Based on the foregoing, we conclude that it is not futile to require Appellee to exhaust her administrative remedies before proceeding with her claim in circuit court, even though the State Board of Collection Agencies has ruled against her on a similar claim. As of the date that she filed this suit, Appellee had not pursued her prior claim before the Board to its final conclusion, as that claim was still pending on appeal to the Pulaski County Circuit Court. Thus, she has pursued this claim directly in the Pope County Circuit Court before receiving a final determination on her appeal of the Board's previous decision. Because she has failed to follow through on her previous claim, and a final determination has not yet been made, it is not futile to require her to exhaust the administrative remedies on her present claim. There is no futility in requiring Appellee to pursue her administrative remedies to their full extent either in the prior case or the present one.

    Moreover, Appellee has failed to demonstrate with certainty that the Board's decision would be the same in the present case. We agree with the Washington Supreme Court and the Seventh Circuit that the burden is on the litigant to demonstrate futility. Here, Appellee only demonstrated that the Board had previously ruled against her on a similar claim. Like the Washington Supreme Court, we are not willing to assume that the Board would automatically reject Appellee's arguments were they brought again. As stated above, there are sound policy reasons for allowing the agency to correct any mistakes it may have made in prior decisions. By skipping the crucial step before the Board, Appellee has deprived the agency of the opportunity to correct any mistake it may have made in the previous case. In turn, she has deprived the circuit court of a fully developed record to review.

    Additionally, the particular circumstances of this case demonstrate that it is not futile to require Appellee to exhaust her administrative remedies, as it is the Board that is specifically empowered to grant the relief requested by her, i.e., the release of the surety bond. Rule XXX of the Board's Rules and Regulations provides in pertinent part:

    A) Each licensee is required to maintain a fifty thousand dollar ($50,000.00) surety bond for the use and benefit of the State of Arkansas and/or for any injured party and to ensure that the licensee shall faithfully perform its duties and obligations pertaining to the business of check cashing and/or deferred presentment services.
    B) If the Board determines, after due process, including proper notice and opportunity to be heard, that the licensee has violated any provision of Act 1216 of 1999 or these Rules and Regulations, it shall collect from the required Surety Bond any monies due and payable to satisfy any loss or damages suffered by the State including civil penalties and/or any loss or damages suffered by any persons of the State. Payment on the bond shall be upon the written demand of the State of Arkansas State Board of Collection Agencies. The above notwithstanding, no monies may be collected from the Bond and/or disbursed pending any administrative and/or judicial appeals.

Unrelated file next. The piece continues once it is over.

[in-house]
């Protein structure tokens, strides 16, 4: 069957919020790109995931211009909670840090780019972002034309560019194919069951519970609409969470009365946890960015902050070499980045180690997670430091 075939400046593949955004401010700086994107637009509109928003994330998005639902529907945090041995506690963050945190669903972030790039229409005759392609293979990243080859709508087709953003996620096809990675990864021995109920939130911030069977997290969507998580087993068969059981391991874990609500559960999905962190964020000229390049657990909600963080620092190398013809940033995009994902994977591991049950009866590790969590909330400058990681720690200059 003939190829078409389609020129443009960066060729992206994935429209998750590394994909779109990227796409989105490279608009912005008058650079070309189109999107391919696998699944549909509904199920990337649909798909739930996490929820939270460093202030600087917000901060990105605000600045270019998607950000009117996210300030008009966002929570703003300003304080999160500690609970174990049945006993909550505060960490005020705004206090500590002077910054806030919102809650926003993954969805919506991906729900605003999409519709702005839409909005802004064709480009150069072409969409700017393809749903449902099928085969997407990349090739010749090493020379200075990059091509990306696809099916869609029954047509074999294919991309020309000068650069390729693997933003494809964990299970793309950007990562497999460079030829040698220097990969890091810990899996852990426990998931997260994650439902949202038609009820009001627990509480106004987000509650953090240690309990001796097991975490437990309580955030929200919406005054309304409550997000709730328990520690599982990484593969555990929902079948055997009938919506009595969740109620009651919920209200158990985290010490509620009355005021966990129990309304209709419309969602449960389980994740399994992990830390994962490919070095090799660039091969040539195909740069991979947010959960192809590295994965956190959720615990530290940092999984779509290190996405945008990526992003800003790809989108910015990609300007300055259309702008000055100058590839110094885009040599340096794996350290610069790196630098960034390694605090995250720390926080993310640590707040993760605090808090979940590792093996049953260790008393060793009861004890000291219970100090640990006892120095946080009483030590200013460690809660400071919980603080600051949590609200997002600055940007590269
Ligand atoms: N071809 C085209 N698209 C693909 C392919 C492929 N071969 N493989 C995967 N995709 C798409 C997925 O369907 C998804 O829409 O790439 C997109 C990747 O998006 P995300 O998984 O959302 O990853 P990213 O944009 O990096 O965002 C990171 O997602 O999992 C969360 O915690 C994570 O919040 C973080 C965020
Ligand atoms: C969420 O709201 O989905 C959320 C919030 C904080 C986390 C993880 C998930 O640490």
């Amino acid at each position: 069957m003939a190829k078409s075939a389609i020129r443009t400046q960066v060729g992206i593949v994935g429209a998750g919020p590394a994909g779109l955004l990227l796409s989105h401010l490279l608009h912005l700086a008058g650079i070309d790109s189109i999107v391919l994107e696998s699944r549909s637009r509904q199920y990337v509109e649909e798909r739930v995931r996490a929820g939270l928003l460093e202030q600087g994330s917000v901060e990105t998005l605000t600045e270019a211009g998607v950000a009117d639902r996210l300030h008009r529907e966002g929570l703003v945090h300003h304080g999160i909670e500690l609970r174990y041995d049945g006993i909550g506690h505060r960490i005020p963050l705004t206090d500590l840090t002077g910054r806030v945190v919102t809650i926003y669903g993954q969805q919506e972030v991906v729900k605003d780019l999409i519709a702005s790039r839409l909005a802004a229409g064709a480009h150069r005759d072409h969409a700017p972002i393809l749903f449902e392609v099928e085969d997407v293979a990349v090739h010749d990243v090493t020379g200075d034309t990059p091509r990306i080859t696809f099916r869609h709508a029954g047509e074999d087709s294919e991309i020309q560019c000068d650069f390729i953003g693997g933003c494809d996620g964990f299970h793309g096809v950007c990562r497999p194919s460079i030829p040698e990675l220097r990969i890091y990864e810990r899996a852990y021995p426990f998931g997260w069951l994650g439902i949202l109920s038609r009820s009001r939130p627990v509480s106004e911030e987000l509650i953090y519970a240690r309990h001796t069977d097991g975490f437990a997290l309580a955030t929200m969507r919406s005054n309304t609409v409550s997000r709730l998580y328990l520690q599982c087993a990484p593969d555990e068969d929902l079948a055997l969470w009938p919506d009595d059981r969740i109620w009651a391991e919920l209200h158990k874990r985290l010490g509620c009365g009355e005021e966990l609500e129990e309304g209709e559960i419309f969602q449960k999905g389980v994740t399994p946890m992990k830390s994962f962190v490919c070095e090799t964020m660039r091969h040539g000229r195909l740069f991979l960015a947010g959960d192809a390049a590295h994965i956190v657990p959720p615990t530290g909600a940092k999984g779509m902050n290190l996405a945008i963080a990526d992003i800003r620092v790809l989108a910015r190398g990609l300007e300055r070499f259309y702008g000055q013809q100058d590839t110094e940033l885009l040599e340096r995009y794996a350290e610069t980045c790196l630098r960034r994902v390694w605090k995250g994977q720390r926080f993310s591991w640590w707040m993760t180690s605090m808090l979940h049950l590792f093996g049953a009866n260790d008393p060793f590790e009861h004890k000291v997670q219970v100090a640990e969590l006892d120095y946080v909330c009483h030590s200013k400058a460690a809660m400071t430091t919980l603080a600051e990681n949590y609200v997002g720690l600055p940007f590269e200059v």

C) In the event of any loss or damage suffered by any persons of the State, the [Board] shall proceed to disburse the funds it has collected from the Surety company in accordance with these Rules. [Emphasis added.]

    The remainder of Rule XXX provides for notification to all potential persons harmed by the unlawful actions of the payday lender and for hearings to be held on their claims before the Board determines how to disburse the bond amounts.

    In the present case, Appellee is a class representative of similarly situated persons harmed by the alleged unlawful actions of RCE. From the record before us, it cannot be discerned whether any potential class members have opted out of the class. Such persons, however, may also have a claim on the surety bond that Appellee seeks. It would be up to the Board to make a determination as to the amount of disbursement on each claim, after proper notice was given. As such, it was imperative for Appellee to bring her claim before the Board.

    We find no merit to Appellee's argument that the bond itself specifically allows her to bring an action directly against the surety in circuit court. The bond provides in pertinent part that "the State of Arkansas State Board of Collection Agencies or any person(s) of this State suffering such loss or damages shall have the right to bring an action on this bond against the Principal or Surety." Notably absent from this provision are the words "in circuit court," or "in the courts of this state." Thus, Appellee's argument is misplaced. Indeed, when this provision is read in context with the remainder of the bond, it becomes clear that the "action" against the principal or surety must be brought before the Board, as the bond provides: "That this bond, upon written demand by the State of Arkansas State Board of Collection Agencies shall be paid and turned over to the State of Arkansas State Board of Collection Agencies in accordance with the Rules and Regulations promulgated thereunder." (Emphasis added.) Thus, under its own terms, the bond is payable to the Board, not to individual persons, and it is the Board who, under its rules and regulations, disburses the bond to any persons harmed by the unlawful actions of a payday lender.